A view of the original house on the opposite side of where we stayed...

A closer view of doors in the original part...

I love the "eyebrow" arch above the doors.

The owners were restoring and repairing the original house section.

There was so little light in the old house.

Getting to peek into the old house undergoing
renovation was an unexpected treat.

The floor was an uneven rubble of crumbled stone.
The walls were made of stones.
Look at the open doorway to see how thick the stone walls were.

Old windows / doors with blue...

The old house contained an assortment of renovation supplies,
tools, modern pool chaise lounges,

AND



Old timbers, wooden ladders...

Wooden tool box...


Crumpled wire basket...

I would love to have "shopped" the brocante in the old house.
Alas, no way to get large things home...

Seeing the renovation in progress and
getting to talk to the owner about the work
was an extraordinary peek into
real French people.

No hotel stay could ever provide such an
authentic French experience.

Search the Internet to find houses to rent in France.
A total immersion into the culture may happen.



A Small French Town

Saturday, October 6, 2012

No trip to France is complete without visiting one or more
small French towns.
All towns have their own personalities; no two are alike.

Carsac, France, six hours from Paris,
is in the Dordogne region of France.

While visiting there last year, we were delighted to find
that Carsac has all of these shops within two blocks
on its main street.

Une épicerie (small grocery store), la boucherie (butcher shop), 

La boulangerie (bakery), la pharmacie (pharmacy), la poste (post office)

We felt very French each day as we made our purchases.  
Buying just what we needed for the day...
No big impersonal supermarkets...
"Bonjour, madame. Bonjour, monsieur."
Greeting the shopkeepers with smiling faces...


Love the curved roofline on la poste...

We mailed three packages filled with purchases 
of French brocante (second-hand goods)
 to the United States using this la poste.

La souffleur de verre (glass blower) was on a side street.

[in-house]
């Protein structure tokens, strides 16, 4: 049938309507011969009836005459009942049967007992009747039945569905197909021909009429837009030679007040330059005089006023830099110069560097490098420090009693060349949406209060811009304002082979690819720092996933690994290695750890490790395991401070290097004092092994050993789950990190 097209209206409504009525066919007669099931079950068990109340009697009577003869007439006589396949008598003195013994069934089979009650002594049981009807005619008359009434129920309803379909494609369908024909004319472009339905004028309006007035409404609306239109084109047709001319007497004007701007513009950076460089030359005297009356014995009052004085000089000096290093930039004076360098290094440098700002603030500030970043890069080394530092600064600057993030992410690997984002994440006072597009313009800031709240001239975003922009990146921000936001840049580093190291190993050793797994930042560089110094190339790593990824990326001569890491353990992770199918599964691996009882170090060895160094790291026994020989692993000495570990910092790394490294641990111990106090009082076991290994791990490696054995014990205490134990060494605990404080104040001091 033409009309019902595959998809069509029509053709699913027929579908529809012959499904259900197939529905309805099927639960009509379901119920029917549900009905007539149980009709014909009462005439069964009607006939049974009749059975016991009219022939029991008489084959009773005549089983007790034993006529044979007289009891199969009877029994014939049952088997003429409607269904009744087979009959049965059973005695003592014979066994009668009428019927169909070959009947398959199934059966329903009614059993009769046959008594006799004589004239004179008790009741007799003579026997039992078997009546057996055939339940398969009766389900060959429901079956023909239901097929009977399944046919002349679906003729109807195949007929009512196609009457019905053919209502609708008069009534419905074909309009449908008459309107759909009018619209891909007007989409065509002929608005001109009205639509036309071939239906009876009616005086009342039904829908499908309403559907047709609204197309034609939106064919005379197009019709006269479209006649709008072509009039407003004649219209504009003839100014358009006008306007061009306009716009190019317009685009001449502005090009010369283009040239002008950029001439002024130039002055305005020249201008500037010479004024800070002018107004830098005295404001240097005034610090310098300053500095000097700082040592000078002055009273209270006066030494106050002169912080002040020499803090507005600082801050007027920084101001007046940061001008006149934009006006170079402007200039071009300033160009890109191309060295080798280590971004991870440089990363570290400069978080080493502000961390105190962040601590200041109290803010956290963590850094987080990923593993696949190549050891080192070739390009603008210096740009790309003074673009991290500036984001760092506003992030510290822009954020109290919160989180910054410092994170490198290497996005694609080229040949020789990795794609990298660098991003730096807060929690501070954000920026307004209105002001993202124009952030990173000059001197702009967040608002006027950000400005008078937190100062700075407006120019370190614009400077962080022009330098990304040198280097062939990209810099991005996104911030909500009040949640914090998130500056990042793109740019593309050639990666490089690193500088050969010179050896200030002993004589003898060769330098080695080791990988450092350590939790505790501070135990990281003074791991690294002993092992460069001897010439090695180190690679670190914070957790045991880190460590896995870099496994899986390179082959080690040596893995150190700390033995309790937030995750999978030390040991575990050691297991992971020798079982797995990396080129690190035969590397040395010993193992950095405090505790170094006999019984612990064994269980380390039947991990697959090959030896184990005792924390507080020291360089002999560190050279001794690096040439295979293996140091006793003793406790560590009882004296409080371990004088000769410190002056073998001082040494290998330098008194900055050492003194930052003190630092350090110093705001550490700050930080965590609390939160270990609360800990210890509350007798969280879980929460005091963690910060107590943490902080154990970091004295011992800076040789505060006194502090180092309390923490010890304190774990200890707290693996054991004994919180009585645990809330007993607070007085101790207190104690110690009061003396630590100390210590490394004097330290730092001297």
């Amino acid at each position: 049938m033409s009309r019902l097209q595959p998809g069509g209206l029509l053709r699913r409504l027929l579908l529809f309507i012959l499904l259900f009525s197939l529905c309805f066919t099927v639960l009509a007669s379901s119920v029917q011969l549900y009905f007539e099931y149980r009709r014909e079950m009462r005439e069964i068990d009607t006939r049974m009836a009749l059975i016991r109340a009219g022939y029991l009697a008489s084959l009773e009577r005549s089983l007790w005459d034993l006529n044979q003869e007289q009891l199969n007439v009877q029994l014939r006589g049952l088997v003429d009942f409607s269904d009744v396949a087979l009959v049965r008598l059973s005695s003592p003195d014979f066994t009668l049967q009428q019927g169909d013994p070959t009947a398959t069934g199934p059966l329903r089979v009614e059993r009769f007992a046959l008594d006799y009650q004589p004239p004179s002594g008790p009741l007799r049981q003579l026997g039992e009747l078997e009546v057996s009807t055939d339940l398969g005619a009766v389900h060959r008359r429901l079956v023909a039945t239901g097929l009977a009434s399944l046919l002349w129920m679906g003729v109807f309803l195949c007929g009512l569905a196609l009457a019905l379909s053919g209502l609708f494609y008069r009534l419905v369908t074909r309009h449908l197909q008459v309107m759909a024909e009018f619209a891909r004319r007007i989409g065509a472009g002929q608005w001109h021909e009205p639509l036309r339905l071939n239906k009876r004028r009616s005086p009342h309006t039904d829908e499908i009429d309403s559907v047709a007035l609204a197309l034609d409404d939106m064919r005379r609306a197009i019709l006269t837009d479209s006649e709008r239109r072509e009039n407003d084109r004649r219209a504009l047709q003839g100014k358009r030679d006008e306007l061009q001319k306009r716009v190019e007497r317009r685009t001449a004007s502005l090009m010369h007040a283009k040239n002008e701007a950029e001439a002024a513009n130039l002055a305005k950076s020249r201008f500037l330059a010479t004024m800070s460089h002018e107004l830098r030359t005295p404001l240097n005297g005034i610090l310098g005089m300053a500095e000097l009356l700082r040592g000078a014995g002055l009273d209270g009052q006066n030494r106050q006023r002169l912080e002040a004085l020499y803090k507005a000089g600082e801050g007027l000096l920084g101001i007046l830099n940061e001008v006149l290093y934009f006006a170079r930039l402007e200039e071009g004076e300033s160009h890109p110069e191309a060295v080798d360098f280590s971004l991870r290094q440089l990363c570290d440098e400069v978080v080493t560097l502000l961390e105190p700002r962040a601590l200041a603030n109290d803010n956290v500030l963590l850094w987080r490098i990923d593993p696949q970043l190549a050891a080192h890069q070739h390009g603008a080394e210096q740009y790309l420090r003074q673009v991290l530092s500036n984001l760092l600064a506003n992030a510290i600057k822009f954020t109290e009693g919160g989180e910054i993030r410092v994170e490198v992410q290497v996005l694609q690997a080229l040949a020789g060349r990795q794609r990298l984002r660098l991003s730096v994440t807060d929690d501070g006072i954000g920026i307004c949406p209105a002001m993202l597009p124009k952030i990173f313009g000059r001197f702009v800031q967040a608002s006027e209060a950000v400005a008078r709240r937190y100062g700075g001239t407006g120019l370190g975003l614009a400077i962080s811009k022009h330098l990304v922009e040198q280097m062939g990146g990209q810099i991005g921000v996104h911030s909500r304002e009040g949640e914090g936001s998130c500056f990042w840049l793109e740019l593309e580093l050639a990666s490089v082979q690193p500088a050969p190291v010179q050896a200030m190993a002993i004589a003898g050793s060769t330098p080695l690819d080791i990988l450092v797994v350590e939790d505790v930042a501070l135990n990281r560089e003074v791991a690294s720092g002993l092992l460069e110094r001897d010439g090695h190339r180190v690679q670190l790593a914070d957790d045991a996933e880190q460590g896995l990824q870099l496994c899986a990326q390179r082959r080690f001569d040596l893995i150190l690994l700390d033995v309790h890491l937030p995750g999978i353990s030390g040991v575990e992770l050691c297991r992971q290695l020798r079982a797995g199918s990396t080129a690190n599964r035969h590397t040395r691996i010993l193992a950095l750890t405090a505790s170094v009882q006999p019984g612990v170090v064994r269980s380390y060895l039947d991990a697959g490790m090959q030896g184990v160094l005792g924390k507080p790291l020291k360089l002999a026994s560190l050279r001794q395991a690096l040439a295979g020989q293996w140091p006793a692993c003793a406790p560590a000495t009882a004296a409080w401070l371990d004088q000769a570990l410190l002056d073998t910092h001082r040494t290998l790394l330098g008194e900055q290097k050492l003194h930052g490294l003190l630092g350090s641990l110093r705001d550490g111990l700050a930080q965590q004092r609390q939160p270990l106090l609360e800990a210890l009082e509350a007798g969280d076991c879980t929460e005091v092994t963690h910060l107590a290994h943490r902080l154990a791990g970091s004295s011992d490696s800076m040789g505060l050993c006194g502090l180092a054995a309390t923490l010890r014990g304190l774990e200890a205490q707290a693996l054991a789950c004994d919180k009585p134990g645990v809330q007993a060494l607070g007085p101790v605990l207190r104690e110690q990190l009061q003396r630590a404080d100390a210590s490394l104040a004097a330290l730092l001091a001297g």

Part of the personality of Carsac...
Not every small town in France has la souffleur de verre.

Biot is the only other French town that I have visited that had
la souffleur de verre.
I have a lovely bleu paperweight from there.

Back on the main street...
Une boutique de fleuriste (flower shop) / boutique cadeaux (gift shop)
Built right into the red clay cliff...


 We wanted to buy the wire cloches with birds on top,
but they were too big to fit into our suitcase or to mail.
One day, a container for all our French treasures...

The berry-picking basket on a walking cane also caught our eyes.
Too big also.  :(

Back home, I found a source for small wire cloches with birds on top.

Love this little bird...
Reminds me of birds sitting atop the 
 outdoor metal topiary my brother-in-law built...

My sister found a source for berry-picking baskets on a cane.
Happy eyes...when they arrive...

Botanic Bleu has both these items for sale in the
2012 Country French Christmas sale.
Now, will we put these in the shop or keep them for ourselves?
They are in the shop...for now.

Yes, no trip to France is complete without exploring small towns.

Another day, I will post photos of the 12th century church in Carsac.
Definitely part of Carsac's personality...

Watch for small towns in your travels.
The unexpected always turns up
which makes lasting memories.

French Lavender

Tuesday, October 2, 2012

Visiting the lavender fields of France is a joyful experience for all the senses.  


Seeing the vibrant lavender hues in field after field after field...



Smelling the invigorating scent of the flowers...



 Feeling the breeze blowing across the fields...



Visiting with lavender growers in their fields...


Not just looking at lavender from afar on a train, 
from a distance in a car, or
at the edge of the field walking along, 

Instead,
Walking in lavender fields with lavender all around...



 Touching lightly the long-stemmed blossoms...



What joy to actually experience French lavender.


Fragrant dried bunches of French lavender from Provence bring 
memories of walking among the lavender fields.
Close your eyes ... see the fields.

Dried lavender at Botanic Bleu

Have you visited lavender fields in France or near you?  
Write a comment about your experience.
I would love to hear about it.

Watch for lavender fields when you travel. 
Walking among them will refresh your spirit.